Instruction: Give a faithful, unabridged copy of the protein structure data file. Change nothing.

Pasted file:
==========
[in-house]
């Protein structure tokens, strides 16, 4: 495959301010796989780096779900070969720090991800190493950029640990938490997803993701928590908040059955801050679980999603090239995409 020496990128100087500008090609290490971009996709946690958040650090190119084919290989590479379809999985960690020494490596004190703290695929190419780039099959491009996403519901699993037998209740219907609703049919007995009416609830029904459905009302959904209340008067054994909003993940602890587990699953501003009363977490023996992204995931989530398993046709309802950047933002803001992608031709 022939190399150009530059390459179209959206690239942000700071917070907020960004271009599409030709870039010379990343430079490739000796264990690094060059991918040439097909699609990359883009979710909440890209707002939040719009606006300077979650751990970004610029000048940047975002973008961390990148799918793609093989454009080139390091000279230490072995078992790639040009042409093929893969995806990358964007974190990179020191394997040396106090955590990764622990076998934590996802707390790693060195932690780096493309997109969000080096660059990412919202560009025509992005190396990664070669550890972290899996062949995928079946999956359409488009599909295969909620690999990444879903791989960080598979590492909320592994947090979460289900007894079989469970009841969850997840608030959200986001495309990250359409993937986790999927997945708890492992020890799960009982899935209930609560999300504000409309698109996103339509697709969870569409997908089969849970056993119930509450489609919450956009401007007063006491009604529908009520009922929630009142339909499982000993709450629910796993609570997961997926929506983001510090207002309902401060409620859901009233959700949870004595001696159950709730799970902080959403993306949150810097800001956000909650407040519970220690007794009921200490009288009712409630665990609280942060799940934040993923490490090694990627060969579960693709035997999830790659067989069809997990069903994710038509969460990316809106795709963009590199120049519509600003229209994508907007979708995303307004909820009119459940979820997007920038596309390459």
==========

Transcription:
[in-house]
């Protein structure tokens, strides 16, 4: 495959301010796989780096779900070969720090991800190493950029640990938490997803993701928590908040059955801050679980999603090239995409 020496990128100087500008090609290490971009996709946690958040650090190119084919290989590479379809999985960690020494490596004190703290695929190419780039099959491009996403519901699993037998209740219907609703049919007995009416609830029904459905009302959904209340008067054994909003993940602890587990699953501003009363977490023996992204995931989530398993046709309802950047933002803001992608031709 022939190399150009530059390459179209959206690239942000700071917070907020960004271009599409030709870039010379990343430079490739000796264990690094060059991918040439097909699609990359883009979710909440890209707002939040719009606006300077979650751990970004610029000048940047975002973008961390990148799918793609093989454009080139390091000279230490072995078992790639040009042409093929893969995806990358964007974190990179020191394997040396106090955590990764622990076998934590996802707390790693060195932690780096493309997109969000080096660059990412919202560009025509992005190396990664070669550890972290899996062949995928079946999956359409488009599909295969909620690999990444879903791989960080598979590492909320592994947090979460289900007894079989469970009841969850997840608030959200986001495309990250359409993937986790999927997945708890492992020890799960009982899935209930609560999300504000409309698109996103339509697709969870569409997908089969849970056993119930509450489609919450956009401007007063006491009604529908009520009922929630009142339909499982000993709450629910796993609570997961997926929506983001510090207002309902401060409620859901009233959700949870004595001696159950709730799970902080959403993306949150810097800001956000909650407040519970220690007794009921200490009288009712409630665990609280942060799940934040993923490490090694990627060969579960693709035997999830790659067989069809997990069903994710038509969460990316809106795709963009590199120049519509600003229209994508907007979708995303307004909820009119459940979820997007920038596309390459």